How a wild rand has become a proxy for emerging markets

JOHANNESBURG — South Africans have become all too accustomed to a volatile local currency which schizophrenically can make large swings in a single week. It’s nowhere near as volatile as cryptocurrencies such as Bitcoin. But in terms of real-world currencies, the rand can sometimes feel like it’s the closest you’ll get to a relatively unstable store of value. Nevertheless, so far in November, the rand is having a good month, thanks in part to an interest rate hike of 25 basis points. But as these experts point out in this article below, the highly traded rand has also become a key signifier of general global sentiment towards emerging markets. Hopefully, the recent strengthening signifies a rising tide that will lift all EM boats… – Gareth van Zyl

By Antony Sguazzin and Rene Vollgraaff

(Bloomberg) – The rand’s wild swings whenever there is good or bad news elsewhere in the developing world is due to its status as a proxy for emerging markets, rather than to domestic factors, said Francois Groepe, a deputy governor at the South African Reserve Bank.

The South African currency is about the 16th most-heavily traded currency globally, while the economy ranks at about 32nd or 33rd, Groepe told editors at a lunch in Johannesburg yesterday. Spot turnover in the rand is equivalent to about $4bn daily, while total turnover is as high as $17bn, he said.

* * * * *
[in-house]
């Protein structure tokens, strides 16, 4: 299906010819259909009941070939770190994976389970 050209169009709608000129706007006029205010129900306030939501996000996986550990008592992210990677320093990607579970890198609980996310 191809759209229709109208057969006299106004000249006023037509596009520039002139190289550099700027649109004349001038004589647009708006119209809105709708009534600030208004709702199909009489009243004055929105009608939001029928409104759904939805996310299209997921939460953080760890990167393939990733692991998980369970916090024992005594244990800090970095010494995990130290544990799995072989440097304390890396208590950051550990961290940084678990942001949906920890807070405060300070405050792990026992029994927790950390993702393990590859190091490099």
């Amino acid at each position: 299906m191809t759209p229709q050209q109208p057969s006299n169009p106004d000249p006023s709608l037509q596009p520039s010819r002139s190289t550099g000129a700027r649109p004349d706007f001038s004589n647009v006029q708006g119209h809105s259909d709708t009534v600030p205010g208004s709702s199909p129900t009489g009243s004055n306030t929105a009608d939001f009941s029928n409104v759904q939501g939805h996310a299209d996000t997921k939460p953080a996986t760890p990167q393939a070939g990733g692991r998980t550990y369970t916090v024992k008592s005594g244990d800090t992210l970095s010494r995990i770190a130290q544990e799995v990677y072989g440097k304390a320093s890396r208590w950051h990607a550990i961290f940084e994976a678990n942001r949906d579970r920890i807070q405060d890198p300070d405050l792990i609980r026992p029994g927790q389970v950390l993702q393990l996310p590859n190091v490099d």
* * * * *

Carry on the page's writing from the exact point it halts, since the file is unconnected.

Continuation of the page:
An employee holds South African Rand notes in this arranged photograph. Photographer: Jason Alden/Bloomberg

“There is little doubt that the rand is a proxy because why would you have such a difference in the turnover of the currency relative to the size of the economy?” he said. “Often the currency moves in tandem with what’s happening to other EMs.”

The volatility of the rand, due in part to the liquidity of South Africa’s comparatively deep financial markets, makes forward planning difficult for businesses who pay their costs or derive their revenue in foreign currency. It also bedevils policy making as it is a significant inflation risk, according to the central bank.

The currency’s one-month realised volatility versus the dollar climbed as high as 26% during Turkey’s currency crisis in September, third only to that country’s lira and the Argentinian peso, according to data compiled by Bloomberg. Price swings have since dropped to 15.8%, still the third-highest among emerging-market peers.

The South African currency is heading for its best performance in November in 30 years, having gained 8.2% against the dollar. Still, it’s 9.4% down so far this year.